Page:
UMass Extension
Integrated Pest Management

Cabbage spacer Agriculture & Landscape Program
 

IPM Guidelines

Cole Crops

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  Soil Nutrient Management and Cultural Practices
 
1. Crop rotation is practiced as follows:  
  a. Field has not been planted to crucifers for three previous years;
15
 
OR
 
  b. Field has not been planted to crucifers for two previous years;
10
 
OR
 
  c. Field has not been planted to crucifers in the previous year.
5
2. Fields have been evaluated with an appropriate soil test for nutrient status and pH for the current year.
10
 
OR
 
  Fields have been evaluated with an appropriate soil test for nutrient status and pH within two years.
5
3. Soil organic matter status has been tested within three years.
10
4. Fertilizer is applied in accordance with soil test results and expected uptake of nutrients, accounting for additional nitrogen supplied by organic matter, compost and cover crops. Expected nutrient uptake is determined from the New England Vegetable Management Guide.
15
5. A pre-sidedress nitrogen test is used to determine the need for supplemental nitrogen.
10
6. Nitrogen fertilizer is applied by split application. Some is applied through the planter at planting, and some as a side dress.
10
7. This year's crop was preceded by a winter cover crop.
10
8. If the winter cover crop was a legume or legume/grass mix, its nitrogen contribution is calculated and fertilizer for this year's crop was adjusted accordingly.
5
9. If compost or manure is applied, its nitrogen contribution is calculated, and fertilizer application is adjusted accordingly.
5
   
  Total practice points for Soil and Nutrient Management and Cultural Practices
  Total possible points for Soil and Nutrient Management and Cultural Practices
80
   
  Pesticides Application and Records  
  Only pesticides approved and registered for cole crops in the state are used. Records of pesticide applications are maintained, including date, field and block, target pest, crop stage pesticide name and EPA number, formulation, rate and number of acres treated. Pesticide drift is minimized. Re-entry and pre-harvest intervals are adhered to. Win-PST analysis is conducted for all pesticides considered for use on the farm.
1. Only pesticides with a LOW or VERY LOW environmental hazard (Win-PST) are used all major pests (includes insects, diseases and weeds).
20
 
OR
  Only pesticides with a LOW or VERY LOW environmental hazard (Win-PST) are used for at least one major pest.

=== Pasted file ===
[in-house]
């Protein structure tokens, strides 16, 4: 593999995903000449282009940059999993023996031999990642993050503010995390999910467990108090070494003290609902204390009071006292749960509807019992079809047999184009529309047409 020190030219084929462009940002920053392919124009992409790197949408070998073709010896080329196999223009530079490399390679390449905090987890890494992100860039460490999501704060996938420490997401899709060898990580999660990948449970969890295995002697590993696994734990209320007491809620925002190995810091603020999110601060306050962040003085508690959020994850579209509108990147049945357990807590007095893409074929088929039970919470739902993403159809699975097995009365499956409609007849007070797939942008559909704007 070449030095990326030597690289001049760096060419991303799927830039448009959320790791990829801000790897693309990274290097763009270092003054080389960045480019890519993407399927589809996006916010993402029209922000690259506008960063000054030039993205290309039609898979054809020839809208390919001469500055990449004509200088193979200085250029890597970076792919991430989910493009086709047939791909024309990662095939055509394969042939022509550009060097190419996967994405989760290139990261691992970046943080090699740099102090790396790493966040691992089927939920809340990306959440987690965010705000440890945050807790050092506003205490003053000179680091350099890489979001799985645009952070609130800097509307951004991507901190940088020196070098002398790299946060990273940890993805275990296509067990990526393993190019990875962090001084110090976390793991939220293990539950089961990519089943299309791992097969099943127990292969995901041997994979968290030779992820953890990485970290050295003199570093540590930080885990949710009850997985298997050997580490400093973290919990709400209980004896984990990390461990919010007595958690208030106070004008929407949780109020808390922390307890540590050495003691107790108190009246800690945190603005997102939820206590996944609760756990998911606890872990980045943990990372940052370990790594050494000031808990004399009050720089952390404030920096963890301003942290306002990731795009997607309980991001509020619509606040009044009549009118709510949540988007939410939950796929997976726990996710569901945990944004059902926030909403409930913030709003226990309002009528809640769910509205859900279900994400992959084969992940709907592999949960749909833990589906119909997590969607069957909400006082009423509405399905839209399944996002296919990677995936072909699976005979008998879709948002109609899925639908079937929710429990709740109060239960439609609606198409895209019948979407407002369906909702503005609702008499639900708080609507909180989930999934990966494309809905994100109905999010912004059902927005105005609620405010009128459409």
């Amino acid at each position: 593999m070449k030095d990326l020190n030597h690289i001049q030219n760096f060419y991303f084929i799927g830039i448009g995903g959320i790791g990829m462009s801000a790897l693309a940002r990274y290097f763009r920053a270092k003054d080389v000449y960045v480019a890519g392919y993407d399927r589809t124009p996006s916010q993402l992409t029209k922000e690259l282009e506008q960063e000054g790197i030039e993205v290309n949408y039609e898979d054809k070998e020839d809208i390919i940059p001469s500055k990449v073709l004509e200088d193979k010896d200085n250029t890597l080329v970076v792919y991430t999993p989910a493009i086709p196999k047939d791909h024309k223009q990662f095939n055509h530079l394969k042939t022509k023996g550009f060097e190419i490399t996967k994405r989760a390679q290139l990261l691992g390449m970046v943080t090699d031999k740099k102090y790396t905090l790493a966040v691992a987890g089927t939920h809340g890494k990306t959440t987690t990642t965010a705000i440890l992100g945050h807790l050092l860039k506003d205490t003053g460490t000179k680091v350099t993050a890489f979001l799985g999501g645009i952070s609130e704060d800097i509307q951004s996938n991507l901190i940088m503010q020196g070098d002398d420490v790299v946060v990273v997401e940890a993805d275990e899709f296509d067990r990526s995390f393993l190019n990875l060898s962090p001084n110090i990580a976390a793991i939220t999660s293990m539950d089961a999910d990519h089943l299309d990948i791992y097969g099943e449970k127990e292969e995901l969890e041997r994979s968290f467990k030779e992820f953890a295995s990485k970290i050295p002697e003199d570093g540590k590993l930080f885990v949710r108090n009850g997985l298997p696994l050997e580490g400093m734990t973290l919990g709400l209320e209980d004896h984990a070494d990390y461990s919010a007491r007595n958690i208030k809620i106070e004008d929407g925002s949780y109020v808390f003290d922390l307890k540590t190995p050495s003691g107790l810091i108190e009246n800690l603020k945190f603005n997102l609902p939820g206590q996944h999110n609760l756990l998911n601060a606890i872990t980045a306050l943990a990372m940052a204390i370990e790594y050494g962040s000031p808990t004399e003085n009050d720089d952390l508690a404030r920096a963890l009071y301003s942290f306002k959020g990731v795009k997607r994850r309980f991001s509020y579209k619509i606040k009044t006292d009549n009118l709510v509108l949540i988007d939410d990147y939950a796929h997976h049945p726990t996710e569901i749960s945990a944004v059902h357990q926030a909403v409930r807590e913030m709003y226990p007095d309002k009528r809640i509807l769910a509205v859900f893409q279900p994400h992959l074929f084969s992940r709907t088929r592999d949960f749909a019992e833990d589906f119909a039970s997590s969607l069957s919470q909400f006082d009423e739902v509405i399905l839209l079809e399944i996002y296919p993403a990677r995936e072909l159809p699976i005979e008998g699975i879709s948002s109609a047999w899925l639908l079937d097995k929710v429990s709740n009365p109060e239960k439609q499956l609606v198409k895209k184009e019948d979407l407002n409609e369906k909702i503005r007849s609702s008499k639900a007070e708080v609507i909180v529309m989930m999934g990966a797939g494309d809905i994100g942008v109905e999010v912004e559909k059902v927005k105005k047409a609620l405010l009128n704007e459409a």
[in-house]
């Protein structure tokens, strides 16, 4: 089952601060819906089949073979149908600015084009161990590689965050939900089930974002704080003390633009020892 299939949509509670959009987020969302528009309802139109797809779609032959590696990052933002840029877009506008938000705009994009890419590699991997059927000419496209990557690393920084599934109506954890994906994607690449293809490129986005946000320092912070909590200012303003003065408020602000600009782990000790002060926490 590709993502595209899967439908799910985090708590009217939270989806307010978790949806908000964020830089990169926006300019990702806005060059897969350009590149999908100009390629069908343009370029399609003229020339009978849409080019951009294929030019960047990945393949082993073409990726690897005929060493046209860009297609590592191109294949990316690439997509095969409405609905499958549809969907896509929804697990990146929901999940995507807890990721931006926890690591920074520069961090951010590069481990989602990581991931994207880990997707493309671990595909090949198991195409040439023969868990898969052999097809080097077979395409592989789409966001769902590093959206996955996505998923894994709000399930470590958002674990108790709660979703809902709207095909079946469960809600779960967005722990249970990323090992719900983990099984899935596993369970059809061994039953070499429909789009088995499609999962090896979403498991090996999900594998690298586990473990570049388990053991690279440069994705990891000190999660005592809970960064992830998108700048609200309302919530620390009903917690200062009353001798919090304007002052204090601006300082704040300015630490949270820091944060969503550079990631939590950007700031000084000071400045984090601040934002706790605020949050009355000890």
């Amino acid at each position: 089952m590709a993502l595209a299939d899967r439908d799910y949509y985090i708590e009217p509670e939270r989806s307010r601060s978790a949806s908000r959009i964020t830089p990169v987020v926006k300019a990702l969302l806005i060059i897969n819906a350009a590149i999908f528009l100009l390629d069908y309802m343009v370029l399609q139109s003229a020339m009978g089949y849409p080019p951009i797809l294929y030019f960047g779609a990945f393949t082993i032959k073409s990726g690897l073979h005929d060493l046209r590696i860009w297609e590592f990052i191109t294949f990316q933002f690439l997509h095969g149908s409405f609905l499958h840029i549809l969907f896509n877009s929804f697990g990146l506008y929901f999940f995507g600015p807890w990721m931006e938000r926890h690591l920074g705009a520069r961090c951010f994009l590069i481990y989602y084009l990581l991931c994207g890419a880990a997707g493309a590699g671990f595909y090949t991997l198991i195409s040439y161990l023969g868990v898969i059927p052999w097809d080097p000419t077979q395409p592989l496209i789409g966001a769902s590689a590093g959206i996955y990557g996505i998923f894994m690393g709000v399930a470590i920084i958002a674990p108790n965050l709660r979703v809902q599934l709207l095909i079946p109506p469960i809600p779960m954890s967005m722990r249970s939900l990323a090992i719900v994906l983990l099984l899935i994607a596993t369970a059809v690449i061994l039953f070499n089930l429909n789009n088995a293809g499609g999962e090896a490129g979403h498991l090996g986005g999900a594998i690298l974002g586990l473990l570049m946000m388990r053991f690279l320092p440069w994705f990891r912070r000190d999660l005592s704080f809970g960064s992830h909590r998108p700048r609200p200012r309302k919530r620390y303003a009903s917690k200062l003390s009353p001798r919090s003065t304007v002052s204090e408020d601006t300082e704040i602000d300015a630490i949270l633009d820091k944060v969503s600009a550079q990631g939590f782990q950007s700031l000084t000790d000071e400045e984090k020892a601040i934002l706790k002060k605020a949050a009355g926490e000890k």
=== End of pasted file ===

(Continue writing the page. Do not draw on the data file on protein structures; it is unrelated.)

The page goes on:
10
2. Pesticide application equipment is calibrated at the start of the season and the procedure is recorded.
10
3. Calibration is checked at least once during the season and equipment is recalibrated as needed.
5
4. Records of planting dates and stage of crop of treated fields are maintained.
5
5. Water-sensitive spray cards have been used to test the coverage of leaf surfaces in this crop within the past five years, using current pesticide application equipment.
10
 
  Total practice points for Pesticides Application and Records
  Total possible points for Pesticides Application and Records
50
   
  Disease Management    
  Disease management includes the practice of crop rotation. Preventative fungicides are generally not recommended unless the field has a history of disease or weather conditions are particularly favorable for disease development. Diseases include alternaria leaf spot, black rot, blackleg, clubroot, downy mildew, fusarium yellows, nematodes, sclerotinia white mold, root rot.
1. Diseases resistant cultivars are planted in fields with a history of specific diseases.
5
2. Seed has been disease-indexed and found to be disease-free, or has been hot-water-treated to reduce Alternaria leaf spot, black rot, or blackleg.
10
3. If transplants are used, they are grown in-state, using sanitary practices.
10
4. If transplants are imported from out of state, they are inspected and used only if free of insects and diseases.
5
5. Fields are monitored weekly for disease symptoms and records of scouting results are kept.
10
6. If disease problems occur, diseases are accurately identified (using the help of consultants or a diagnostic laboratory if needed).
10